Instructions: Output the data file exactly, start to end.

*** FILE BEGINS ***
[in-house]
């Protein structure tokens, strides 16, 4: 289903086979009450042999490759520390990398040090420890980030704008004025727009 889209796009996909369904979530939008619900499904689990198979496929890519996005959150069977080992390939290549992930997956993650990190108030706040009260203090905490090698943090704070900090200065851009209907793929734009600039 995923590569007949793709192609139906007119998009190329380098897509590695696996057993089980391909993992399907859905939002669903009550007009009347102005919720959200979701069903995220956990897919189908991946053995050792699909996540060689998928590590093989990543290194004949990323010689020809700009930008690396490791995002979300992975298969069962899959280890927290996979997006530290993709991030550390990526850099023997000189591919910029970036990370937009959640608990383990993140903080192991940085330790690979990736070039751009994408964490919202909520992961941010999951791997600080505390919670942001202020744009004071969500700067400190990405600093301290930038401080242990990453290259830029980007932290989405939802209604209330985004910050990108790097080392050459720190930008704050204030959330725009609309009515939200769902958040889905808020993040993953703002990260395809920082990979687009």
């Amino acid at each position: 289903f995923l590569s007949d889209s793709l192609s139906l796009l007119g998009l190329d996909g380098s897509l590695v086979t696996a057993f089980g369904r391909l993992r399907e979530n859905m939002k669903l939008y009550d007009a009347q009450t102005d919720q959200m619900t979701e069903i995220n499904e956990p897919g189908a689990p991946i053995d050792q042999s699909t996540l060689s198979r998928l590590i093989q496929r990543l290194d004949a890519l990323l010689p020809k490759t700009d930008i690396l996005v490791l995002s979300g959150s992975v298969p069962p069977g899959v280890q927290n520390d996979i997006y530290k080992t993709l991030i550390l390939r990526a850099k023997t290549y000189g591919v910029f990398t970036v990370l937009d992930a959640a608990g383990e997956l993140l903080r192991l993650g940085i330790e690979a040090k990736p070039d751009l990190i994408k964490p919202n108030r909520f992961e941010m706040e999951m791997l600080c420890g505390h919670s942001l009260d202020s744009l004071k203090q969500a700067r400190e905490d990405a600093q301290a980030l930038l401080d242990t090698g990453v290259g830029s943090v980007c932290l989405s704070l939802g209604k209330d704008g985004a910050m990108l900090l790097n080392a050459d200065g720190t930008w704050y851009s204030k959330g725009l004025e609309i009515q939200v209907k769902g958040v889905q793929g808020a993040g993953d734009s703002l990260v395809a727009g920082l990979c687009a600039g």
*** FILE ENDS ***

[in-house]
């Protein structure tokens, strides 16, 4: 289903086979009450042999490759520390990398040090420890980030704008004025727009 889209796009996909369904979530939008619900499904689990198979496929890519996005959150069977080992390939290549992930997956993650990190108030706040009260203090905490090698943090704070900090200065851009209907793929734009600039 995923590569007949793709192609139906007119998009190329380098897509590695696996057993089980391909993992399907859905939002669903009550007009009347102005919720959200979701069903995220956990897919189908991946053995050792699909996540060689998928590590093989990543290194004949990323010689020809700009930008690396490791995002979300992975298969069962899959280890927290996979997006530290993709991030550390990526850099023997000189591919910029970036990370937009959640608990383990993140903080192991940085330790690979990736070039751009994408964490919202909520992961941010999951791997600080505390919670942001202020744009004071969500700067400190990405600093301290930038401080242990990453290259830029980007932290989405939802209604209330985004910050990108790097080392050459720190930008704050204030959330725009609309009515939200769902958040889905808020993040993953703002990260395809920082990979687009």
């Amino acid at each position: 289903f995923l590569s007949d889209s793709l192609s139906l796009l007119g998009l190329d996909g380098s897509l590695v086979t696996a057993f089980g369904r391909l993992r399907e979530n859905m939002k669903l939008y009550d007009a009347q009450t102005d919720q959200m619900t979701e069903i995220n499904e956990p897919g189908a689990p991946i053995d050792q042999s699909t996540l060689s198979r998928l590590i093989q496929r990543l290194d004949a890519l990323l010689p020809k490759t700009d930008i690396l996005v490791l995002s979300g959150s992975v298969p069962p069977g899959v280890q927290n520390d996979i997006y530290k080992t993709l991030i550390l390939r990526a850099k023997t290549y000189g591919v910029f990398t970036v990370l937009d992930a959640a608990g383990e997956l993140l903080r192991l993650g940085i330790e690979a040090k990736p070039d751009l990190i994408k964490p919202n108030r909520f992961e941010m706040e999951m791997l600080c420890g505390h919670s942001l009260d202020s744009l004071k203090q969500a700067r400190e905490d990405a600093q301290a980030l930038l401080d242990t090698g990453v290259g830029s943090v980007c932290l989405s704070l939802g209604k209330d704008g985004a910050m990108l900090l790097n080392a050459d200065g720190t930008w704050y851009s204030k959330g725009l004025e609309i009515q939200v209907k769902g958040v889905q793929g808020a993040g993953d734009s703002l990260v395809a727009g920082l990979c687009a600039g």